Build Your Own Container

Sometimes the approach of deploying your application using only the base paraviewweb Docker image may not fit your needs exactly. For example, if you want to bundle your application within a container completely under your own control, or if you want to customize the startup script or running processes, then building your own container on top of ones we provide might be the right solution.

This document focuses on how you can build your application container leveraging the images we have built using the Dockerfiles in this repo. The high-level summary is that you should build on top of the paraviewweb base container (on Dockerhub: pvw-<version>-egl, or pvw-<version>-osmesa), copy in your own launcher configuration file and any application files/resources your application needs, add your application endpoint(s) wherever you’d like them to live, and override the default ENTRYPOINT.

Example of a custom application Dockerfile

As an example, let’s look at the Dockerfile for the visualizer container provided in this repository (tools/docker/visualizer/Dockerfile). The goal of the visualizer application is to host the ParaViewWeb Visualizer application.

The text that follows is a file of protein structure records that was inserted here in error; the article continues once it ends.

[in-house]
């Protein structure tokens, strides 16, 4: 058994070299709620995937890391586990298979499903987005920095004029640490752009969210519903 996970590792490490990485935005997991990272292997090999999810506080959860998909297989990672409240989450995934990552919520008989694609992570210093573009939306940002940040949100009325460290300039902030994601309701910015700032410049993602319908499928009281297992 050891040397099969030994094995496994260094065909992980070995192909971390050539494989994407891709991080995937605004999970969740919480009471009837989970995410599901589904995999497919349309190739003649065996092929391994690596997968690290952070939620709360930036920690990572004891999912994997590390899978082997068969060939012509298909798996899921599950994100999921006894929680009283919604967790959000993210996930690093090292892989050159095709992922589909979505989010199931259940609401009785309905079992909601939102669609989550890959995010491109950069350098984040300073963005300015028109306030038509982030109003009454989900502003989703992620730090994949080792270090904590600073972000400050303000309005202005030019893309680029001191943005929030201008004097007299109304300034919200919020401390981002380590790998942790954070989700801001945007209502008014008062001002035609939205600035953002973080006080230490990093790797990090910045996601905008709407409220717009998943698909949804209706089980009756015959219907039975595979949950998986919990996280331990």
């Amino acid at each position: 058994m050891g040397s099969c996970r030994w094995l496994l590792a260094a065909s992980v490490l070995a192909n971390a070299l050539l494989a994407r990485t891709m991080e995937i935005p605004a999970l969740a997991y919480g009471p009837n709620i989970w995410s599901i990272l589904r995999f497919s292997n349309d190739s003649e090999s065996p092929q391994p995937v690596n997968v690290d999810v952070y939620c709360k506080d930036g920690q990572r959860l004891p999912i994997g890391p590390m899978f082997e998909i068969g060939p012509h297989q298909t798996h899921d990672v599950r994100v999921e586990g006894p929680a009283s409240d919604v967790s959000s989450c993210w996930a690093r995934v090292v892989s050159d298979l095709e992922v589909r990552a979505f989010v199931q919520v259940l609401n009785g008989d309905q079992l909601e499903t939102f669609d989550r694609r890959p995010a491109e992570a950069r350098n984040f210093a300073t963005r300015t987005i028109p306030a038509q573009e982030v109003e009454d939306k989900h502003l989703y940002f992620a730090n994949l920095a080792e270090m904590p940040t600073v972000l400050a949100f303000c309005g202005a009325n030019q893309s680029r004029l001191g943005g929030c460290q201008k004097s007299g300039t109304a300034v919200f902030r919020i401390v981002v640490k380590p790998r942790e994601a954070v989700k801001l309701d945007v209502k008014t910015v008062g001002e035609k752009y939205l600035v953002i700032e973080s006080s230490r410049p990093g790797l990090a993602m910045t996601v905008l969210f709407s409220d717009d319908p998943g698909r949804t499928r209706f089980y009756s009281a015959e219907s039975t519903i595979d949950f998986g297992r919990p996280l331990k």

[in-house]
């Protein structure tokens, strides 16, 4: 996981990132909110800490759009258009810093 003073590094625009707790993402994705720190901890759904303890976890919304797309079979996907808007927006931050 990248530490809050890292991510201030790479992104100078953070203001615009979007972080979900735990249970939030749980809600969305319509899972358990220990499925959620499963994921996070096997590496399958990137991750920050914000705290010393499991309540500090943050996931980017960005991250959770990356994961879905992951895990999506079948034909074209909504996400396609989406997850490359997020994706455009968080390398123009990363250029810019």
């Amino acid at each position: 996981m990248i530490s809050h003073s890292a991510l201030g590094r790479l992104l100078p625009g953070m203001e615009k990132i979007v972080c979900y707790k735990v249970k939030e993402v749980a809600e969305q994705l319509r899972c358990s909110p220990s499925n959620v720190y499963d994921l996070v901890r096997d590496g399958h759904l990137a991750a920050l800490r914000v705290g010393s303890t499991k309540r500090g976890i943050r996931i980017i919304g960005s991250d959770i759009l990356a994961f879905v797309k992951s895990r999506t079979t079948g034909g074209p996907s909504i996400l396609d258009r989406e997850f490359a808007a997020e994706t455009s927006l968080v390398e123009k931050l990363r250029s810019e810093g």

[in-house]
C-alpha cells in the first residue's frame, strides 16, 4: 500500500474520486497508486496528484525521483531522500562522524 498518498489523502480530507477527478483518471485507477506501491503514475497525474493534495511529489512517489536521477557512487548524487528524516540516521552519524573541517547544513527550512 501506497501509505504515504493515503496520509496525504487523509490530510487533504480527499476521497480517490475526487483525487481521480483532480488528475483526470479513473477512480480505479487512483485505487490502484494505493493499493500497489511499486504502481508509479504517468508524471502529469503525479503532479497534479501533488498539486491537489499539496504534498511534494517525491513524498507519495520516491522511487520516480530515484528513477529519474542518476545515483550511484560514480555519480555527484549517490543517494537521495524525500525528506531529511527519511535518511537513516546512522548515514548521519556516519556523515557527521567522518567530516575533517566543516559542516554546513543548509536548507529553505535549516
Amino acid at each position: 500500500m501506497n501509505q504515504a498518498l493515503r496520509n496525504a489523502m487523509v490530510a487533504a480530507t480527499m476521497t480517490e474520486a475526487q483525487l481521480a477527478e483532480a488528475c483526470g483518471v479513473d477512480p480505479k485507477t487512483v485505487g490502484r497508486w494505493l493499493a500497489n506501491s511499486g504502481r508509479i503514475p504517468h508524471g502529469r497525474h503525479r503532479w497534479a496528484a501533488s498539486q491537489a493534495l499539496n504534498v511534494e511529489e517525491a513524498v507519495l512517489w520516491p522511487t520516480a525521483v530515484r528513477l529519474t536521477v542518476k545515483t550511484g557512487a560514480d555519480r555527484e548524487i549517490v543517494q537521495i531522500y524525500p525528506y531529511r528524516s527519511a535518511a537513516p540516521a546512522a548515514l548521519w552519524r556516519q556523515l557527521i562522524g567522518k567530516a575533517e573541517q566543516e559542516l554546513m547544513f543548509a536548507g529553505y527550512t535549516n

ARG BASE_IMAGE=kitware/paraviewweb:pvw-v5.6.0-egl

# Copy the launcher config template
COPY config/launcher/config-template.json /opt/launcher/config-template.json

# Now w run this script which will update the apache vhost file. We use bash
# instead of "sh" due to the use of "read -d" in the script. Also, it is bash, not
# docker which manages the env variable interpolation, so we must use bash if we
# want that convenience.
# To add more endpoints, simply add more pairs of arguments beyond "visualizer" and
# "/opt/paraview/.../www".
RUN ["/opt/paraviewweb/scripts/", \
"visualizer", "/opt/paraview/share/paraview-5.6/web/visualizer/www" \

# Start the container
ENTRYPOINT ["/opt/paraviewweb/scripts/"]

Now let’s look at each of the pieces in the Dockerfile in more detail.

The first thing to note is that we make the base container an argument so that we can easily change base images, allowing us to more easily create several different versions of our application container.

Next, within our Dockerfile directory, we have created a config/launcher/ directory containing our custom launcher configuration file, which could either be the launcher configuration we need already, or might be a template with some values to be replaced any time the container is run. Have a look at that file (tools/docker/visualizer/config/launcher/config.json) to see what it contains. The Dockerfile above copies that template into our container, with the idea that whenever we run the container, the script provided in the paraviewweb base container (the script we use as the ENTRYPOINT above) will take some runtime environment variables and replace specific values in the launcher configuration template. This gives us runtime control over the sessionUrl returned to clients by the launcher whenever it starts a visualization process on their behalf. It also lets us specify (again, at the time we run the container) any extra arguments to be passed to the launched pvpython processes.

At the time of this writing, there are only two values we expect to get replaced in the launcher configuration template: SESSION_URL_ROOT and EXTRA_PVPYTHON_ARGS.